It's been a bit of an Arts and Crafts summer with excursions to William Morris' Red House, the splendourous orientalism of Leighton House in Holland Park [my favorite bit is the seat built into the staircase- the perfect place for a midnight tryst], and the absolute gem that is Little Holland House.
Nestled quietly in the surburban peace that is Carshalton Beeches- Yes it is a place and not the name of a fey, lily-livered young man of dubious morals in a Dickens novel- and hidden behind a pebble dashed exterior [is it wrong to like pebble dash? I find myself really quite taken with it] lies the creation of an extrordinary man, Frank Reginald Dickinson.
Inspired by William Morris and John Ruskin, Dickinson, with a £300 loan and his fiancee Florence's savings, began building his dream home in October 1902. He and Florence moved in on their wedding night, 24 March 1904, and spent their honeymoon sanding, staining and making their vision of an "Ideal House" into a beautiful home.
|The front door|
Not only did the highly creative Frank build the house but he also made all the fixtures and fittings, the furniture, and even the art on the walls and carvings are his handy work. The Art Nouveau ceramics all came from Doulton where Frank had worked, and the curtains in the bedroom were embroidered by Florence.
The first room you enter is the open plan dinning/sitting room. There are portraits of Franks family inserted into the wood panelling and on the table is the gift Frank gave to his wife on their 25th wedding anniversary. He didn't just pop out to the nearest garage and get a wilted bunch of powdery, pungent carnations, but learnt how to silversmith and made Florence a stunning teaset.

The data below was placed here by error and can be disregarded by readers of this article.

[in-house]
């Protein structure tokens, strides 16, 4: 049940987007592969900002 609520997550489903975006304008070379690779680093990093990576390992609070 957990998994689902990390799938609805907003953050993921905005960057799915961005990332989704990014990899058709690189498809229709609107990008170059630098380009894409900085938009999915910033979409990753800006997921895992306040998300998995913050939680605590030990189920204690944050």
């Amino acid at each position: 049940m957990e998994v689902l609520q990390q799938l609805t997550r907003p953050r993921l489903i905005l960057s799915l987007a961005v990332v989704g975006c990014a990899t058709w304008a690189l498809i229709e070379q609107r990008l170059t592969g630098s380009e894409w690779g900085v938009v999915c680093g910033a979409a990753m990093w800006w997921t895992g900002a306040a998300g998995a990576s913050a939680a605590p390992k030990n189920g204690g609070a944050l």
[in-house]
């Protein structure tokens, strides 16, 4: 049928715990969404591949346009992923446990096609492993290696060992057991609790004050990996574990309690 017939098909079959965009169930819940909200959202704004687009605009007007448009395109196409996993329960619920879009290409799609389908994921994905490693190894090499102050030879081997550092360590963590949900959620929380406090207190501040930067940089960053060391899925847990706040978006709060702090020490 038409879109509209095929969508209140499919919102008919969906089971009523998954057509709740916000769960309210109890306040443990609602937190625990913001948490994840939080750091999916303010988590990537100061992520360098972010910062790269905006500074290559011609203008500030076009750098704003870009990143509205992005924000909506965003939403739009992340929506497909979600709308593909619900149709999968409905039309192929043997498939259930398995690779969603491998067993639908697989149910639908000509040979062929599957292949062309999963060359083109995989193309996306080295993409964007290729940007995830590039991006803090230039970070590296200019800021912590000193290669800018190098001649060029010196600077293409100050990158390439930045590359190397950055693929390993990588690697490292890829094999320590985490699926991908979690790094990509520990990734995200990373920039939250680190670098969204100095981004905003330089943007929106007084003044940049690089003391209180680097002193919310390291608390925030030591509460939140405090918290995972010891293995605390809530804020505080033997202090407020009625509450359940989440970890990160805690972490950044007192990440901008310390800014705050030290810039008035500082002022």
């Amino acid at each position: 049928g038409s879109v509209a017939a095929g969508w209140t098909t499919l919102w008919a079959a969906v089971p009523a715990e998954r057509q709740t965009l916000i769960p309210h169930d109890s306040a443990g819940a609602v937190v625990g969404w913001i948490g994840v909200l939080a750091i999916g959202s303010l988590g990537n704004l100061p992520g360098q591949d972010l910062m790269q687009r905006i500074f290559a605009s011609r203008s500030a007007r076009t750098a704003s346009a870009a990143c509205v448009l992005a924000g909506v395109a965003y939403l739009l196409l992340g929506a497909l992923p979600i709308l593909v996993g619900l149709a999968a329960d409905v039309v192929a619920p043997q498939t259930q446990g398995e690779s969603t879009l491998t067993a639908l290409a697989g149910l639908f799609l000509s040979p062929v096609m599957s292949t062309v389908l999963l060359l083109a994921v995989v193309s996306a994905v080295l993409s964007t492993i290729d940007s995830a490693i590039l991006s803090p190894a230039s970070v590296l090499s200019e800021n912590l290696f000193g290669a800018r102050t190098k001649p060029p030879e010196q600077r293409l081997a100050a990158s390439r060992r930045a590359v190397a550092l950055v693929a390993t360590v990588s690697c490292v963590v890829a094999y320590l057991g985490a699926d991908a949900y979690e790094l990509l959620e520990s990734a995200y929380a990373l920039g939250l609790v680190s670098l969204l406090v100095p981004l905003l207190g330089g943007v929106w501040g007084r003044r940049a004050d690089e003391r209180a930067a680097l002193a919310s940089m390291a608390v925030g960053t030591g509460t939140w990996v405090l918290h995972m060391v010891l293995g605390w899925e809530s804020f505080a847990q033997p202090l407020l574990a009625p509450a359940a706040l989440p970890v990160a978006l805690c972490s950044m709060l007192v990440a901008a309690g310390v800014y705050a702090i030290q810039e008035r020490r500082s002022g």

|The copper letter box|
The silver teaset Frank made for his wife
In the corner of the dinning room is the staircase which has a small platform that was often used as a stage during the many gatherings, dances, discusion groups and musical evenings that were held at the house.
Frank and Florence's bedroom is decorated mainly in calming blues and greens, with a frieze running around the room and "O sleep it is a gentle thing" carved into the bed headrest.
Compared to the exotic opulence of Leighton House, you really get a sense of Little Holland House being lived and loved in. It's almost as if Frank and Florence are still there welcoming you. You can sit in their chairs, read their books, probably have a nap in their bed if you were so inclined. You even have to ring the doorbell to get in as if you've come round for Sunday tea.
The Dickinsons not only embraced the Arts and Crafts asthetic but also it's ideas of humanity and equality as seen in the Humanist slogun carved into one of the beams on the ground floor.
"Serve Humanity, the Gods we know not"
Little Holland House, Beeches Avenue, Carshalton. Open 1st Sunday of the month. Free